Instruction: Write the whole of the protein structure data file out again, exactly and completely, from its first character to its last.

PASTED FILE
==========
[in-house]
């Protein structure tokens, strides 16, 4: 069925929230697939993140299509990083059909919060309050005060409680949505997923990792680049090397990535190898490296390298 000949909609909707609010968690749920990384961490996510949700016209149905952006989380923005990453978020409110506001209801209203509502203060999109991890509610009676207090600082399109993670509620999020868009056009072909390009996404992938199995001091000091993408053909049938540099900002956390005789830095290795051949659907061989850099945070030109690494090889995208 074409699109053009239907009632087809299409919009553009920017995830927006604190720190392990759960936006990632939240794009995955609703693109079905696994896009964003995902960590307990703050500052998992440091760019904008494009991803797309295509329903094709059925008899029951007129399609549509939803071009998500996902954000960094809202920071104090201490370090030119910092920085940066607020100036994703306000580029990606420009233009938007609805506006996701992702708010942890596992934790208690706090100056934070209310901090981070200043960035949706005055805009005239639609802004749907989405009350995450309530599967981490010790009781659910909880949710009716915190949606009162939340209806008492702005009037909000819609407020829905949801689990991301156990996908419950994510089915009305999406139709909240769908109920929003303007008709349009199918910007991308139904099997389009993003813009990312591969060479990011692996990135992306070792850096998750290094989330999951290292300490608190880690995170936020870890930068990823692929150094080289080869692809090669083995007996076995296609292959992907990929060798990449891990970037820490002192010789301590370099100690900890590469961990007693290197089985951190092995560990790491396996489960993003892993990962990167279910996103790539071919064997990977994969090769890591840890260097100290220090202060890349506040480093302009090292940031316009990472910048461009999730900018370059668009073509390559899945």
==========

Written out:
[in-house]
């Protein structure tokens, strides 16, 4: 069925929230697939993140299509990083059909919060309050005060409680949505997923990792680049090397990535190898490296390298 000949909609909707609010968690749920990384961490996510949700016209149905952006989380923005990453978020409110506001209801209203509502203060999109991890509610009676207090600082399109993670509620999020868009056009072909390009996404992938199995001091000091993408053909049938540099900002956390005789830095290795051949659907061989850099945070030109690494090889995208 074409699109053009239907009632087809299409919009553009920017995830927006604190720190392990759960936006990632939240794009995955609703693109079905696994896009964003995902960590307990703050500052998992440091760019904008494009991803797309295509329903094709059925008899029951007129399609549509939803071009998500996902954000960094809202920071104090201490370090030119910092920085940066607020100036994703306000580029990606420009233009938007609805506006996701992702708010942890596992934790208690706090100056934070209310901090981070200043960035949706005055805009005239639609802004749907989405009350995450309530599967981490010790009781659910909880949710009716915190949606009162939340209806008492702005009037909000819609407020829905949801689990991301156990996908419950994510089915009305999406139709909240769908109920929003303007008709349009199918910007991308139904099997389009993003813009990312591969060479990011692996990135992306070792850096998750290094989330999951290292300490608190880690995170936020870890930068990823692929150094080289080869692809090669083995007996076995296609292959992907990929060798990449891990970037820490002192010789301590370099100690900890590469961990007693290197089985951190092995560990790491396996489960993003892993990962990167279910996103790539071919064997990977994969090769890591840890260097100290220090202060890349506040480093302009090292940031316009990472910048461009999730900018370059668009073509390559899945």